The beating heart of Iran, Tehran is the count ry’s most advanced city
and offers a travel experience rich in nature, history and culture
Chief town of the region of the same name and capital of the Islamic Republic of Iran, Tehran is one of the largest and busiest metropolises in the world. Located in an area of natural beauty with flat areas alternating with mountainous chains and plateaus, it is surrounded by important towns such as Rey, Shemiranat, Shahriar and Varamin. In autumn the southern slopes of the Alborz Mountains, the mountainous areas, valleys and rivers, and the shores of the artificial lakes behind the great Dams of Amir Kabir, Latiyan and Lar, as well as the shores of the natural lakes of Jaban and Tar, are all special tourist destinations. During the winter season, the Alborz mountains are ideal for skiing and winter sports.
Tehran - Copyright © / Shutterstock
The history and culture of this land are fascinating and date back to extremely distant times. Archaeological research and digs have brought to light sites of prehistoric cultures on the plain of Tehran dating back to the fifth millennium BC. Beginning as a small village, Tehran was chosen as Iran’s capital city in 1786 and since then it has become the political, administrative, economic, cultural and artistic centre of the country.
There are numerous tourist and cultural attractions of great interest such as Arg Square, which dates back to the period of the Safavid Shah Tahmasp, and was once surrounded by a moat and fortified walls that protected the royal buildings.
Azadi Square - Copyright © / Shutterstock
Meydan-e Azadi Square with the Azadi Tower (Freedom Tower) in its centre, site of the Azadi Museum, which displays items dating back to before the birth of Christ, works from the Acheamenid, Parthian and Sasanian eras, and finds from the Islamic period such as ceramics, bronze plates, paintings and rugs. One of the symbols of Tehran is Borj-e Milad, the 435-metre communications tower, currently the tallest in Iran, which can be seen from any area of the city.
The city is embellished with many monumental buildings such as the Golestan Palace, which houses the famous Peacock Throne which, in 1739, was brought from India as a spoil of war by Nader Shah. The Ottoman Palace, built in the nineteenth century, is instead found in the Elahiye district together with the small Rumi Bridge. In the Niavaran complex stands the Saheb Gharani-e Palace which features a room with a fountain, another with traditional heating (korsi), and the world map and mirror rooms. The Takht-e Marmar building houses the Marble Throne, which was made with sixty-five slabs of marble and its four sides rest on the shoulders of sculpted figures of six angels, three demons and eleven spiral columns.
Golestān Palace - Copyright © / Shutterstock
The Cinema Town is a particularly interesting place; it scenically reconstructs certain areas of old Tehran and offers a look at the buildings, shops, districts and streets of the past.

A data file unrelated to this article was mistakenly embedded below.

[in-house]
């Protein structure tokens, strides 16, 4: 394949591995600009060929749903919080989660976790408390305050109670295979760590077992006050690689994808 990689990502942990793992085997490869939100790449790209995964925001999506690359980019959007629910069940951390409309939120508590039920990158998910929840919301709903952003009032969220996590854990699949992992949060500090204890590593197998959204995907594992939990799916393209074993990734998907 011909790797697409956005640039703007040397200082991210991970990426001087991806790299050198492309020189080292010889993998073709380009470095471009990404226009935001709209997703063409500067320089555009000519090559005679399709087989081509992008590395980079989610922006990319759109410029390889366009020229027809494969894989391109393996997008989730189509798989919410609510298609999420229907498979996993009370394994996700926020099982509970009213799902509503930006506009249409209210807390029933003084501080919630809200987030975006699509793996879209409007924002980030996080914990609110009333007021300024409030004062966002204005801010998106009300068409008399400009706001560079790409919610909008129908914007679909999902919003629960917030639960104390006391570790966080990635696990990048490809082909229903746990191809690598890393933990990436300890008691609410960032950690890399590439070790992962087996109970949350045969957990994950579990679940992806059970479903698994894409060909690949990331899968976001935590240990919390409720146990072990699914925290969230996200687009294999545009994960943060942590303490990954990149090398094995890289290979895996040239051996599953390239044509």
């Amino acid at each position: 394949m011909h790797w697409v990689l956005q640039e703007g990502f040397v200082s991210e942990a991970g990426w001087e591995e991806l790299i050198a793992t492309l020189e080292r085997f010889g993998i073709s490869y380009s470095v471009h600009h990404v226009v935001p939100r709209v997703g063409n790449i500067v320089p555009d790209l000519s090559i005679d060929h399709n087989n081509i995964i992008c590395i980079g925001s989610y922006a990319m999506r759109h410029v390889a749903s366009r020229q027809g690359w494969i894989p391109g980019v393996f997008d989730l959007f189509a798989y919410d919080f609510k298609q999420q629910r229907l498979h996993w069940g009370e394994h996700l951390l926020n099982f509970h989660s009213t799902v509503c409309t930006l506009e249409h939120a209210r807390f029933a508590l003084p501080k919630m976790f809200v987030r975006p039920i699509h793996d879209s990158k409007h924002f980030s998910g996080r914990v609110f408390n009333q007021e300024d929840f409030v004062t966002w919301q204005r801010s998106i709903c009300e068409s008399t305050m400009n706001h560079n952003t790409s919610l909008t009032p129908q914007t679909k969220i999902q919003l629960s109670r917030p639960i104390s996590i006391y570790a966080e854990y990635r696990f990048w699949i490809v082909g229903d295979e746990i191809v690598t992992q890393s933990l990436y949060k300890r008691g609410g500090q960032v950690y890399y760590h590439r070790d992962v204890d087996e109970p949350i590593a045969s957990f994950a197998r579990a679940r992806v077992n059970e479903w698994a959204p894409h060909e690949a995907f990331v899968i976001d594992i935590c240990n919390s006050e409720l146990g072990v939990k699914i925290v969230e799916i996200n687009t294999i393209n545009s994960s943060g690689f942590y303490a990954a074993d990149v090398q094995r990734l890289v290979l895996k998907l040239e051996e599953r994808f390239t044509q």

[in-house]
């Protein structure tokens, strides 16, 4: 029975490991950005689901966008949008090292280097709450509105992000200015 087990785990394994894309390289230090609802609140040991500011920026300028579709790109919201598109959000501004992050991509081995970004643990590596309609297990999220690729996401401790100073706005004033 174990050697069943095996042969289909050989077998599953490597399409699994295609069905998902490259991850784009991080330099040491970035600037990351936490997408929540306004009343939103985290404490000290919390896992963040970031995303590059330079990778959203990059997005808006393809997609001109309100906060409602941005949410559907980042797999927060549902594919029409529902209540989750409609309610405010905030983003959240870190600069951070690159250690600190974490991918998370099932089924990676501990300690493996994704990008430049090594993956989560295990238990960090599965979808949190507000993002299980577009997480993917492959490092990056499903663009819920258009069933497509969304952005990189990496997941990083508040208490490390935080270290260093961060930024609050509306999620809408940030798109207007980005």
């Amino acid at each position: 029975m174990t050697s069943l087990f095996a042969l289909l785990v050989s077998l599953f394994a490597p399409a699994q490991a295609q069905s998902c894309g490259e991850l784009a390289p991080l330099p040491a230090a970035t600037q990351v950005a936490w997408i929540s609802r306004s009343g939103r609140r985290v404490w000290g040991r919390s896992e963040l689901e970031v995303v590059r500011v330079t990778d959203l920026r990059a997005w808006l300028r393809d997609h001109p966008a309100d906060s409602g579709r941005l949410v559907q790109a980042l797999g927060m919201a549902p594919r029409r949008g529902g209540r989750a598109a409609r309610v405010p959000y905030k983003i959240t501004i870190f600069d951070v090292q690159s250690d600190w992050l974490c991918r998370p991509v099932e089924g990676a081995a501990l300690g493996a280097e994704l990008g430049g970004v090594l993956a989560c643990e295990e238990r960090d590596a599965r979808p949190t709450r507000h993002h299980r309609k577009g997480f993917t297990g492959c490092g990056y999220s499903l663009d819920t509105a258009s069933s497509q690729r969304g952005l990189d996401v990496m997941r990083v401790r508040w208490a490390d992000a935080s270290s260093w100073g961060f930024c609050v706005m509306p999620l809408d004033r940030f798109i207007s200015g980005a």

There are also numerous museums such as the Museum of Contemporary Art, near to Laleh Park, with works by Pablo Picasso, Paul Gauguin, Claude Monet, George Braque and, in the garden, statues by Marino Marini, Parviz Tanavoli, René Magritte, Henry Moore, Alexander Calder, Alberto Giacometti and Max Bell; the Museum of the Persian Rug which displays rugs and kilims from different eras, beginning from 1440 up to the present day, and the Archaeology Museum of Iran, the first museum of a scientific nature in the country, which holds finds from the sixth millennium BC to the Islamic period.
Iran Archaeological Museum - Copyright © / Shutterstock
A tour of the museums could continue with the Treasury of National Jewels which displays the famous 182-carat pink diamond Darya-ye Noor, a Peacock Throne decorated with 26,733 precious gems and the Nasser al-Din Shah globe adorned with pearls, diamonds, rubies and turquoises.
Lovers of nature should not miss a visit to the Darabad Natural History Museum, with examples of mammals, birds, fish, reptiles and insects as well as fossils. 
Damavand Mountain - Copyright © / Shutterstock
Damavand Mountain
Leisure trips can be enjoyed at the artificial lake formed behind Lar Dam, near Tehran and in the area of Mount Damavand, where the fresh air offers splendid views and the opportunity to try aquatic sports, swimming and water skiing; or the artificial lake formed by the Latiyan Dam, to the north-east of the city, on the River Jājerud.
Before leaving the city, a spot of shopping for souvenirs and local crafts is a must: decorative items of copper, bronze and brass, straw baskets, engraved and stained glass, terracotta and ceramic items, rugs, fabrics and traditional bags. Even mountain herbs, whey from Damavand, Sohan - a sweet from the city of Rey - and raisins from Shahriyar are considered souvenirs of this region.
Traditional dishes